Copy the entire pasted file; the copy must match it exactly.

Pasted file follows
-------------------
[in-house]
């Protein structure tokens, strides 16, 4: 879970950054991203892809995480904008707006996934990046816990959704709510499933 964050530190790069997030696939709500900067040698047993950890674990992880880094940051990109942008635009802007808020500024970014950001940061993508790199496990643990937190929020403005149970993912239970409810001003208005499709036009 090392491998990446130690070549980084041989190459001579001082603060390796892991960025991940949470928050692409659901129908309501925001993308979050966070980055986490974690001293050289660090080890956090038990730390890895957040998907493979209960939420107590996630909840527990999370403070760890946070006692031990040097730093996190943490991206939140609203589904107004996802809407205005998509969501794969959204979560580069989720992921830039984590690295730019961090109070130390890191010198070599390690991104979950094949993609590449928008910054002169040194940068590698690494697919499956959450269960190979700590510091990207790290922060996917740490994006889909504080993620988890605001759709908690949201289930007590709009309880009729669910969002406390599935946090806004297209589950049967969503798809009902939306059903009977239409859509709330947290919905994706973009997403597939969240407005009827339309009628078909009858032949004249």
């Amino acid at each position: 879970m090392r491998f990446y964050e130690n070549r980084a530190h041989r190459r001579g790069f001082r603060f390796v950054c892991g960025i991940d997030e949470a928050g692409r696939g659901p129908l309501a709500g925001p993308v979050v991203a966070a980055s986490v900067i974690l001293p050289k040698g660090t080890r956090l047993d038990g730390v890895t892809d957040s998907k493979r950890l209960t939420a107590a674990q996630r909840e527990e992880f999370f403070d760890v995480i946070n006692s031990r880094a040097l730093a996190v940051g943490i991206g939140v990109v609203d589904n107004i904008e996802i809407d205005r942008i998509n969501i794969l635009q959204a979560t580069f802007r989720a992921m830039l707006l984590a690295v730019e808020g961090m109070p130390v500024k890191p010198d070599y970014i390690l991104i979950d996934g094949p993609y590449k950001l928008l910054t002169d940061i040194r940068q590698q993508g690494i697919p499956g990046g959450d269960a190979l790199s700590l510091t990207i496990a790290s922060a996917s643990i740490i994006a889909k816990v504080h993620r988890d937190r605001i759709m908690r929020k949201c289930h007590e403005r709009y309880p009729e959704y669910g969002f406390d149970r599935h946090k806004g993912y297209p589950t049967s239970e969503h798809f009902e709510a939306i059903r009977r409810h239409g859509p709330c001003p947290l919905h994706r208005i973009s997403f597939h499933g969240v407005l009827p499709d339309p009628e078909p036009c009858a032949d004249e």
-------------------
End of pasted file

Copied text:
[in-house]
């Protein structure tokens, strides 16, 4: 879970950054991203892809995480904008707006996934990046816990959704709510499933 964050530190790069997030696939709500900067040698047993950890674990992880880094940051990109942008635009802007808020500024970014950001940061993508790199496990643990937190929020403005149970993912239970409810001003208005499709036009 090392491998990446130690070549980084041989190459001579001082603060390796892991960025991940949470928050692409659901129908309501925001993308979050966070980055986490974690001293050289660090080890956090038990730390890895957040998907493979209960939420107590996630909840527990999370403070760890946070006692031990040097730093996190943490991206939140609203589904107004996802809407205005998509969501794969959204979560580069989720992921830039984590690295730019961090109070130390890191010198070599390690991104979950094949993609590449928008910054002169040194940068590698690494697919499956959450269960190979700590510091990207790290922060996917740490994006889909504080993620988890605001759709908690949201289930007590709009309880009729669910969002406390599935946090806004297209589950049967969503798809009902939306059903009977239409859509709330947290919905994706973009997403597939969240407005009827339309009628078909009858032949004249």
């Amino acid at each position: 879970m090392r491998f990446y964050e130690n070549r980084a530190h041989r190459r001579g790069f001082r603060f390796v950054c892991g960025i991940d997030e949470a928050g692409r696939g659901p129908l309501a709500g925001p993308v979050v991203a966070a980055s986490v900067i974690l001293p050289k040698g660090t080890r956090l047993d038990g730390v890895t892809d957040s998907k493979r950890l209960t939420a107590a674990q996630r909840e527990e992880f999370f403070d760890v995480i946070n006692s031990r880094a040097l730093a996190v940051g943490i991206g939140v990109v609203d589904n107004i904008e996802i809407d205005r942008i998509n969501i794969l635009q959204a979560t580069f802007r989720a992921m830039l707006l984590a690295v730019e808020g961090m109070p130390v500024k890191p010198d070599y970014i390690l991104i979950d996934g094949p993609y590449k950001l928008l910054t002169d940061i040194r940068q590698q993508g690494i697919p499956g990046g959450d269960a190979l790199s700590l510091t990207i496990a790290s922060a996917s643990i740490i994006a889909k816990v504080h993620r988890d937190r605001i759709m908690r929020k949201c289930h007590e403005r709009y309880p009729e959704y669910g969002f406390d149970r599935h946090k806004g993912y297209p589950t049967s239970e969503h798809f009902e709510a939306i059903r009977r409810h239409g859509p709330c001003p947290l919905h994706r208005i973009s997403f597939h499933g969240v407005l009827p499709d339309p009628e078909p036009c009858a032949d004249e």